Positive tests for THC at races and events, though not in training, can therefore continue to trigger bans as short as one month.

The debate “is not straightforward,” WADA director general Olivier Niggli acknowledged Friday.

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New York Regulators vote to allow Marijuana Patients to grow their own Weed

New York cannabis regulators approved a rule that would allow medical marijuana patients to grow and harvest their own plants, making for a cheaper and more accessible alternative.

The New York State Office of Cannabis Management (OCM) has voted to adopt home grow rules that would allow medical marijuana patients and caregivers to grow and harvest their own cannabis plants. Tuesday’s ruling will go into effect on October 5.

The rule will allow registered medical marijuana patients and caregivers to grow and harvest up to six cannabis plants at a time. They would be able to possess up to five pounds of that cannabis, complying with the state’s cannabis laws.

According to Marijuana Moment, the OCM’s Executive Director, Chris Alexander, said that their office has prioritized medical marijuana patients and that this focus will “continue to be a priority.”

“I’m just really excited that we’re able to provide this more affordable option to patients to get access to that medicine,” said Alexander.

The state of New York started accepting applications for cannabis dispensaries on August 25th. These licenses, known as Conditional Adult-Use Retail Dispensaries (CAURD), will be awarded to applicants that have been “justice-involved,” meaning that they’ve been negatively impacted by anti-cannabis legislations.

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Cannabis Lounges approved to open in Las Vegas

LAS VEGAS - Marijuana consumption lounges are one step closer to coming to the Las Vegas city limits.

City Council voted 5-1 against a motion by Councilwoman Victoria Seaman on Wednesday. She wanted to stop businesses from applying for a cannabis lounge license from the state. Nevada will open the application window for licensing weed lounges for 10 days from Oct.14-27. The decision by council will allow businesses including dispensaries to apply for the state license while the city moves forward to create its own ordinance and regulations.

“It's going to bring, you know, a whole new vibe and atmosphere, “said cannabis consumer Erik Baum. “As opposed to going to a bar, you don't have to go out and drink, you can go out and smoke socially with your friends."


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Feds to look at public-health impact of Cannabis Legalization in mandated review

OTTAWA - Federal ministers are expected to launch a long-awaited review of the government’s cannabis legislation today.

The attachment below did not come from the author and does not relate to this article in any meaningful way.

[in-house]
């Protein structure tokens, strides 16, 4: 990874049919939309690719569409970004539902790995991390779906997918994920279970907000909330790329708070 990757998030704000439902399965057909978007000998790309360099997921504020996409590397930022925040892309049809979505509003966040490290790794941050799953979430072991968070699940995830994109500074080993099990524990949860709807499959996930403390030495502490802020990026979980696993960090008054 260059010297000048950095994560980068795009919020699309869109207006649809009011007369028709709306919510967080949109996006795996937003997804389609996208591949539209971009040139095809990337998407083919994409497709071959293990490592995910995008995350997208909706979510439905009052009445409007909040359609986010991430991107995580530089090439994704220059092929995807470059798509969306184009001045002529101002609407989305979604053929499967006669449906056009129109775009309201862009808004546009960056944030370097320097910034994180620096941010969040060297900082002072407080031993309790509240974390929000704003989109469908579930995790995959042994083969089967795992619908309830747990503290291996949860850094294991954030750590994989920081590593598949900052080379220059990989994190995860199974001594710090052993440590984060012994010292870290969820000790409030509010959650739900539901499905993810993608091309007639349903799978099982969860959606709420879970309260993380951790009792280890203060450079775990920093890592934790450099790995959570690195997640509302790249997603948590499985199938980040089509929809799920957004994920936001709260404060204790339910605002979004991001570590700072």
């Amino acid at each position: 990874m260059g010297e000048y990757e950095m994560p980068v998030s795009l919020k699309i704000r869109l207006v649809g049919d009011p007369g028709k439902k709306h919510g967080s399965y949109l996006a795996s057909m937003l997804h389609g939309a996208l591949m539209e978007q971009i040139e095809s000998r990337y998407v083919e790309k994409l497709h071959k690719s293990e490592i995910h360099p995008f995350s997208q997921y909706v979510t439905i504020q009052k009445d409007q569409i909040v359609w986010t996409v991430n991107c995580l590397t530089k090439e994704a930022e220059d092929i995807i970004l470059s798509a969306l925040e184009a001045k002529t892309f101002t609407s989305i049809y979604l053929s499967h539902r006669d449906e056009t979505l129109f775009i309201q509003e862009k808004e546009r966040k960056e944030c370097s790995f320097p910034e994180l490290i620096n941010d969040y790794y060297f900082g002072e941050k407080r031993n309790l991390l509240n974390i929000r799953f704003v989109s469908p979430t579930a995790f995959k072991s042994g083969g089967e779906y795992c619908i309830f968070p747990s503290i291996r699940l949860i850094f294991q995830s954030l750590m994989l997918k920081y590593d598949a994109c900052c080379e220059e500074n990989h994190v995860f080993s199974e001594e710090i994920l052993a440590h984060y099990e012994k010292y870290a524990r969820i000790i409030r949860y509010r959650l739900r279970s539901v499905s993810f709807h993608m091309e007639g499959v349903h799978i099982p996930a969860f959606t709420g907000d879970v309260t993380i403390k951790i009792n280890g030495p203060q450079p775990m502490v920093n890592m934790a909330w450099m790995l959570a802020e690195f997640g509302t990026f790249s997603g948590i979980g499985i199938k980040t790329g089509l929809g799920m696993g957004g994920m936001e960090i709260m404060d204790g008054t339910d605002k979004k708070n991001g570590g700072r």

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The Liberals lifted a century-long prohibition on the recreational use and sale of cannabis in October 2018, with the provision that they review the law three years after to comes into force.

That review is nearly one year overdue.

The legislation dictates that the federal government must investigate the impact of legalization on public health, youth consumption and Indigenous persons and communities.

The review will also look at the cultivation of cannabis in homes.

Health Minister Jean-Yves Duclos and Addictions Minister Carolyn Bennett must present a report to the House of Commons and Senate within 18 months of the launch of the review.


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Local group gets permit for Marijuana Farm

A group of local businessmen plan to run a marijuana growing site in Chaves County, having received a special use permit from the Roswell-Chaves County Extraterritorial Zoning Commission Tuesday night.

The citizens' group voted 4-1 for the initial 10-year term for the permit during its meeting at the Chaves County Administrative Center after hearing from the applicants, the landowner and the business operators, called Osbourn and Amigos Farms LLC.

“I have one comment. It is way out in the middle of nowhere,” said Commission Chair Royce “Pancho” Maples about the plans for the property in Dexter. “That's probably a pretty good place to build it.”


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Mobile Cannabis dispensary coming to DFW advocating Texas' Medical Program

The dispensary will be rolling into Fort Worth Oct. 8 and Dallas Oct 10.

FORT WORTH - Some cannabis enthusiasts may want to roll up Oct. 8 as the mobile cannabis dispensary Goodblend will be holding a joint marijuana march and freedom festival to inform the public on the state's medical program.